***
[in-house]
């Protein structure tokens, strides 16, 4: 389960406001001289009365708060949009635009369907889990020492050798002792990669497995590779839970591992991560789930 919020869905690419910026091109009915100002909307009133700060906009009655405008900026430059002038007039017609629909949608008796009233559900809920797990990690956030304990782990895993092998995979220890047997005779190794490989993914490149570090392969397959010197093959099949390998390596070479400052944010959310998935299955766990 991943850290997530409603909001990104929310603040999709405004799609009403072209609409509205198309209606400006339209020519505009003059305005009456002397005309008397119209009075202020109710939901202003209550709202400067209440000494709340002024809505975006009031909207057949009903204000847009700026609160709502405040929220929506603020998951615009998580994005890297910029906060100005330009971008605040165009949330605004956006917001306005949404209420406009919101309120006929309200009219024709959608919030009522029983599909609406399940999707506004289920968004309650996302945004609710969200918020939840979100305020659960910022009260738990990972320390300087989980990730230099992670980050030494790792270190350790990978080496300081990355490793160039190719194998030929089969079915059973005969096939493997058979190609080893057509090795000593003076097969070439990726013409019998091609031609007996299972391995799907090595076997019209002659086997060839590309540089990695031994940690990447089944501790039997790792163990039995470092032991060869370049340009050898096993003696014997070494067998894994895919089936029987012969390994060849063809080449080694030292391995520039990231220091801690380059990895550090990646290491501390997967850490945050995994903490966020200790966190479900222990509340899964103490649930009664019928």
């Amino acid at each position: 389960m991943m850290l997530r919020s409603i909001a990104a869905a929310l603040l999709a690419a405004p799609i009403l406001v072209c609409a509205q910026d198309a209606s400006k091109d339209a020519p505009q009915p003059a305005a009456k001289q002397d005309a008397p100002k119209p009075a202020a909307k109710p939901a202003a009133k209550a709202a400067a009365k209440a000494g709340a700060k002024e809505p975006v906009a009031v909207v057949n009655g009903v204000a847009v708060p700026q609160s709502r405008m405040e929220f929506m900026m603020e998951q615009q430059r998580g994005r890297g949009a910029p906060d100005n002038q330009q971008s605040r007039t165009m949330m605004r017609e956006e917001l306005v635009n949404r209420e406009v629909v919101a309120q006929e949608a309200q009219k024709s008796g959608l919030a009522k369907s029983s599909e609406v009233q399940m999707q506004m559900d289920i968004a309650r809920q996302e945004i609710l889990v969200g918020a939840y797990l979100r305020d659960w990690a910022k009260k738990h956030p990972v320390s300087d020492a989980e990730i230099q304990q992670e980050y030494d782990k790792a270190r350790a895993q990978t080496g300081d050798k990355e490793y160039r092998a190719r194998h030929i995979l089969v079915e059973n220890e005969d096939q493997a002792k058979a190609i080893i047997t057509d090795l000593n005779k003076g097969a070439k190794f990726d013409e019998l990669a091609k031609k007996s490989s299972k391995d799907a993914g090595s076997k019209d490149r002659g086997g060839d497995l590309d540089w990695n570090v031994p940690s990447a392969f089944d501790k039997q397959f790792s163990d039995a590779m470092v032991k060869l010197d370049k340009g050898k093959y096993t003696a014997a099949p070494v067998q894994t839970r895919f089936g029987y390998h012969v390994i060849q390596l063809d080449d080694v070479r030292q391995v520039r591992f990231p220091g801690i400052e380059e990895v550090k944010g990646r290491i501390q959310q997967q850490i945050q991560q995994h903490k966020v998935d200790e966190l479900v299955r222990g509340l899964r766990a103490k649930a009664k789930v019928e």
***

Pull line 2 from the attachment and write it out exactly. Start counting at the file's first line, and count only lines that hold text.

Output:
């Protein structure tokens, strides 16, 4: 389960406001001289009365708060949009635009369907889990020492050798002792990669497995590779839970591992991560789930 919020869905690419910026091109009915100002909307009133700060906009009655405008900026430059002038007039017609629909949608008796009233559900809920797990990690956030304990782990895993092998995979220890047997005779190794490989993914490149570090392969397959010197093959099949390998390596070479400052944010959310998935299955766990 991943850290997530409603909001990104929310603040999709405004799609009403072209609409509205198309209606400006339209020519505009003059305005009456002397005309008397119209009075202020109710939901202003209550709202400067209440000494709340002024809505975006009031909207057949009903204000847009700026609160709502405040929220929506603020998951615009998580994005890297910029906060100005330009971008605040165009949330605004956006917001306005949404209420406009919101309120006929309200009219024709959608919030009522029983599909609406399940999707506004289920968004309650996302945004609710969200918020939840979100305020659960910022009260738990990972320390300087989980990730230099992670980050030494790792270190350790990978080496300081990355490793160039190719194998030929089969079915059973005969096939493997058979190609080893057509090795000593003076097969070439990726013409019998091609031609007996299972391995799907090595076997019209002659086997060839590309540089990695031994940690990447089944501790039997790792163990039995470092032991060869370049340009050898096993003696014997070494067998894994895919089936029987012969390994060849063809080449080694030292391995520039990231220091801690380059990895550090990646290491501390997967850490945050995994903490966020200790966190479900222990509340899964103490649930009664019928």